Smart Factory


Conventional manufacturing on the verge of intelligence

Digital twins are the key to achieving smart factories. They will open the door to the manufacturing industry’s cyber-physical future.

Digital twins are cyber clones of physical things. Their use in product design and planning is big news at the moment, and using them to plan entire factories is potentially the next major step toward smart manufacturing.


Getting it right the first time

With digital twins helping to ward off manufacturing defects, maybe product recalls will soon be a thing of the past?

15 September is a date Samsung employees are unlikely to forget anytime soon. It’s the day U.S. safety regulators formally announced a recall of Samsung’s new flagship Galaxy Note 7 smartphone in response to an electrical fault that had caused several units to overheat and even catch fire during charging. At that time there were already over a million of the phones in circulation worldwide, making the recall action a hugely expensive exercise.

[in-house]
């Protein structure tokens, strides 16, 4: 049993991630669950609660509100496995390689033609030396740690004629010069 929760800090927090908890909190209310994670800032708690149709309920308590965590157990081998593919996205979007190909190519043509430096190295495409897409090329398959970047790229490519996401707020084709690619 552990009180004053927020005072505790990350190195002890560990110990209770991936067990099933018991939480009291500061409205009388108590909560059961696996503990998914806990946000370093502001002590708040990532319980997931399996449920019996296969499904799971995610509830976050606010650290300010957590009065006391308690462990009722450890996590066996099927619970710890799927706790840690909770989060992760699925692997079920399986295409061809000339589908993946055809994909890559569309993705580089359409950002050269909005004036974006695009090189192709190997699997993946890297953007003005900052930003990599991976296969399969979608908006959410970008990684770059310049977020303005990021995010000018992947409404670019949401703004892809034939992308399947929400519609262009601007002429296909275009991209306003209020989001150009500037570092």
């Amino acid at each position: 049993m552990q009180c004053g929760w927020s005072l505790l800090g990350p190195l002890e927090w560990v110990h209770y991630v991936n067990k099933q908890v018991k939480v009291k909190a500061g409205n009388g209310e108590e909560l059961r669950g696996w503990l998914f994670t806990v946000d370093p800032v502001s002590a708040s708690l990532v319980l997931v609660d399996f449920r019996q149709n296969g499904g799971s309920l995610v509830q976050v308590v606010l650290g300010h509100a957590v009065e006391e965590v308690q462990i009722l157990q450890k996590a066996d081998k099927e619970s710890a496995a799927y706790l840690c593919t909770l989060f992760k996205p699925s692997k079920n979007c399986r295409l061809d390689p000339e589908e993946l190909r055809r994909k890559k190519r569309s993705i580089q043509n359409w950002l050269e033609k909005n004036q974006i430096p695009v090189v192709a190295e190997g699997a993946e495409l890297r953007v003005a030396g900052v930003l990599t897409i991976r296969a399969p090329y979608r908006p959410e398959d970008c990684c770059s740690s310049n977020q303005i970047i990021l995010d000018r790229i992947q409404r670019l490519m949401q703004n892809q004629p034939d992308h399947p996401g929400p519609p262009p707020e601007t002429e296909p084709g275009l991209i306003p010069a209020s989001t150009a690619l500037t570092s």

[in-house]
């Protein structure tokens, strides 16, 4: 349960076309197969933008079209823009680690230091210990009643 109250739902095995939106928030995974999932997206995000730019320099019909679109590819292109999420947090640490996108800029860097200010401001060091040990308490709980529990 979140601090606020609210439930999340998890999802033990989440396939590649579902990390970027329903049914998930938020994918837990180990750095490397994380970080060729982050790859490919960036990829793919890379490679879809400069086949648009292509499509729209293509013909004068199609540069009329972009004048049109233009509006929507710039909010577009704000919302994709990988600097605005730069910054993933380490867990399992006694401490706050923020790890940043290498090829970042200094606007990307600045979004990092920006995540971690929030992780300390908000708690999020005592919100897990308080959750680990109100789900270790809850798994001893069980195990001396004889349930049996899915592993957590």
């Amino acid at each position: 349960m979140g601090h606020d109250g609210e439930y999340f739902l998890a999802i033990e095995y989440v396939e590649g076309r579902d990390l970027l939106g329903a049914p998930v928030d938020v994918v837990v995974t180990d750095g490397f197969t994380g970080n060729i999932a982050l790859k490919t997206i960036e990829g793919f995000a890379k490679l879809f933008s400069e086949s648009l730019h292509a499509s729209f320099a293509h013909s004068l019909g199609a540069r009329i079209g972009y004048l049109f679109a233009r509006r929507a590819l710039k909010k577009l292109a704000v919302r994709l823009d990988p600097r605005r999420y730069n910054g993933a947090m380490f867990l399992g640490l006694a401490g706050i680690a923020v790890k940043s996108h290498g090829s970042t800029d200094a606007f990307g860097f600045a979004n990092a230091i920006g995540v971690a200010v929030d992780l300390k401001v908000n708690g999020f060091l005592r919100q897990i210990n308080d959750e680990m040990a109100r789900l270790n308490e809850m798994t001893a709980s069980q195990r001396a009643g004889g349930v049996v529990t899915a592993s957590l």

Robot or cobot: The five key differences

Cobots are on the rise. How do they differ from conventional industrial robots?

The concept for cobots (collaborative robots) was born in 1995 as part of a research project spearheaded by the General Motors Foundation. The idea was to make robots so safe that they could literally work hand in hand with people. Now, twenty years later, cobots have found a place on many factory floors – and also in public awareness. And yet many don’t really understand how cobots are different from robots.